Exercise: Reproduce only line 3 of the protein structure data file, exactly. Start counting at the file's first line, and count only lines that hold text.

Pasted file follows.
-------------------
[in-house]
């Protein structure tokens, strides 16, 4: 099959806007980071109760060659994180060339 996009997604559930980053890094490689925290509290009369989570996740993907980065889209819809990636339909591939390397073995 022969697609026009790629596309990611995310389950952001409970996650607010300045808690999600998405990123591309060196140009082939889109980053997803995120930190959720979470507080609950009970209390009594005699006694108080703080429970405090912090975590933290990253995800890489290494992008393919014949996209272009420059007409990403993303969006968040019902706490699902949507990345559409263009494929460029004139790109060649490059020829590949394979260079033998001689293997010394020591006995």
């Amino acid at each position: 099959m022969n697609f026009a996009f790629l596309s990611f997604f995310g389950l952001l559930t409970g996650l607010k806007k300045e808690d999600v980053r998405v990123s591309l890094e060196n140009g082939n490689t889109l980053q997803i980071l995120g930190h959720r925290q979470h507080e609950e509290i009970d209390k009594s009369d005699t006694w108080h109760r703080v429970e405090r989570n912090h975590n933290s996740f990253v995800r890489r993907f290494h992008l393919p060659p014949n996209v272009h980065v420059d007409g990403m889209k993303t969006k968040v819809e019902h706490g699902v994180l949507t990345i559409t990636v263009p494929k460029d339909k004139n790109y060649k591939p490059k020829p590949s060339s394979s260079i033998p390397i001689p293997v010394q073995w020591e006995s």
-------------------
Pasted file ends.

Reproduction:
């Amino acid at each position: 099959m022969n697609f026009a996009f790629l596309s990611f997604f995310g389950l952001l559930t409970g996650l607010k806007k300045e808690d999600v980053r998405v990123s591309l890094e060196n140009g082939n490689t889109l980053q997803i980071l995120g930190h959720r925290q979470h507080e609950e509290i009970d209390k009594s009369d005699t006694w108080h109760r703080v429970e405090r989570n912090h975590n933290s996740f990253v995800r890489r993907f290494h992008l393919p060659p014949n996209v272009h980065v420059d007409g990403m889209k993303t969006k968040v819809e019902h706490g699902v994180l949507t990345i559409t990636v263009p494929k460029d339909k004139n790109y060649k591939p490059k020829p590949s060339s394979s260079i033998p390397i001689p293997v010394q073995w020591e006995s």